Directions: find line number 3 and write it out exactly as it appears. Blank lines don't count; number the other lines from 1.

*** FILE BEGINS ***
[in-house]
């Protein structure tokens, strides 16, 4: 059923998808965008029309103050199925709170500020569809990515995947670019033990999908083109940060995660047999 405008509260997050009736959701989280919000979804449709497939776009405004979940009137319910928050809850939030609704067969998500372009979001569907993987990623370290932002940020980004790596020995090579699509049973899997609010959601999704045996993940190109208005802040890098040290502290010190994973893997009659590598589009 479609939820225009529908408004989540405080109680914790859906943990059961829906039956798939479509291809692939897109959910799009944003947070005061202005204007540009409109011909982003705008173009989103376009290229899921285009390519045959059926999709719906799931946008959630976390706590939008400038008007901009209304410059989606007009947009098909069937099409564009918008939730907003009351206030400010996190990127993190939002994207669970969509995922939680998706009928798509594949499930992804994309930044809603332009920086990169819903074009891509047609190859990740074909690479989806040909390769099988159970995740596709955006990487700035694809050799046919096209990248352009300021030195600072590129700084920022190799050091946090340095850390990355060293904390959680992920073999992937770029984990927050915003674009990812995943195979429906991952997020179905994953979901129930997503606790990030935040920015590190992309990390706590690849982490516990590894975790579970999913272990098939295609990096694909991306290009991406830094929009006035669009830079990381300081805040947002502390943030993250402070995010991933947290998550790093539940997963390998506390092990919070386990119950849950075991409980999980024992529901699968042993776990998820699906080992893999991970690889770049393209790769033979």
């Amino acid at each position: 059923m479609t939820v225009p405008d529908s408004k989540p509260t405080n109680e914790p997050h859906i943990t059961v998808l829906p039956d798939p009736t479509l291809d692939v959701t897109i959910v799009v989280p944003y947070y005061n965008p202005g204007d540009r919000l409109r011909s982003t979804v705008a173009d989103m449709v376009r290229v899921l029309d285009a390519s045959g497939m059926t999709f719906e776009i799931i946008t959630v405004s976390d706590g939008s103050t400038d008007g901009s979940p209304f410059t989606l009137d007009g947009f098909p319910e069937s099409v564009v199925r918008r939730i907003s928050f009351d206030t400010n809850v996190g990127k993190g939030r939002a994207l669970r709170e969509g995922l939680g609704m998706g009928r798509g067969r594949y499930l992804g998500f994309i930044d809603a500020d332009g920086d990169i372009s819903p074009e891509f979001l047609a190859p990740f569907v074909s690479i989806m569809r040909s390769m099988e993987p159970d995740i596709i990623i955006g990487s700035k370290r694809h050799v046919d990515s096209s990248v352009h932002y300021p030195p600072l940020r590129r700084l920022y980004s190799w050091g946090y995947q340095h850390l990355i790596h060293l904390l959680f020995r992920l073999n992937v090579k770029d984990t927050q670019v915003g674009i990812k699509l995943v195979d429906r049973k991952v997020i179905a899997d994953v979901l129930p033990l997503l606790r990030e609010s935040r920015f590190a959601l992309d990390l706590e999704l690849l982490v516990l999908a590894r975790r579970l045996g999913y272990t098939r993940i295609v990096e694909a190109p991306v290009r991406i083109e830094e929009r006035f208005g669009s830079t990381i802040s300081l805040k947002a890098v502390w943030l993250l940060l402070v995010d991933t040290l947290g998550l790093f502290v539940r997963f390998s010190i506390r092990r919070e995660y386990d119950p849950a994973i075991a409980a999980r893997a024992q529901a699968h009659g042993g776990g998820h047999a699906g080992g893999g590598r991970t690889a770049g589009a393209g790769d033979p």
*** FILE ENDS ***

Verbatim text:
């Amino acid at each position: 059923m479609t939820v225009p405008d529908s408004k989540p509260t405080n109680e914790p997050h859906i943990t059961v998808l829906p039956d798939p009736t479509l291809d692939v959701t897109i959910v799009v989280p944003y947070y005061n965008p202005g204007d540009r919000l409109r011909s982003t979804v705008a173009d989103m449709v376009r290229v899921l029309d285009a390519s045959g497939m059926t999709f719906e776009i799931i946008t959630v405004s976390d706590g939008s103050t400038d008007g901009s979940p209304f410059t989606l009137d007009g947009f098909p319910e069937s099409v564009v199925r918008r939730i907003s928050f009351d206030t400010n809850v996190g990127k993190g939030r939002a994207l669970r709170e969509g995922l939680g609704m998706g009928r798509g067969r594949y499930l992804g998500f994309i930044d809603a500020d332009g920086d990169i372009s819903p074009e891509f979001l047609a190859p990740f569907v074909s690479i989806m569809r040909s390769m099988e993987p159970d995740i596709i990623i955006g990487s700035k370290r694809h050799v046919d990515s096209s990248v352009h932002y300021p030195p600072l940020r590129r700084l920022y980004s190799w050091g946090y995947q340095h850390l990355i790596h060293l904390l959680f020995r992920l073999n992937v090579k770029d984990t927050q670019v915003g674009i990812k699509l995943v195979d429906r049973k991952v997020i179905a899997d994953v979901l129930p033990l997503l606790r990030e609010s935040r920015f590190a959601l992309d990390l706590e999704l690849l982490v516990l999908a590894r975790r579970l045996g999913y272990t098939r993940i295609v990096e694909a190109p991306v290009r991406i083109e830094e929009r006035f208005g669009s830079t990381i802040s300081l805040k947002a890098v502390w943030l993250l940060l402070v995010d991933t040290l947290g998550l790093f502290v539940r997963f390998s010190i506390r092990r919070e995660y386990d119950p849950a994973i075991a409980a999980r893997a024992q529901a699968h009659g042993g776990g998820h047999a699906g080992g893999g590598r991970t690889a770049g589009a393209g790769d033979p």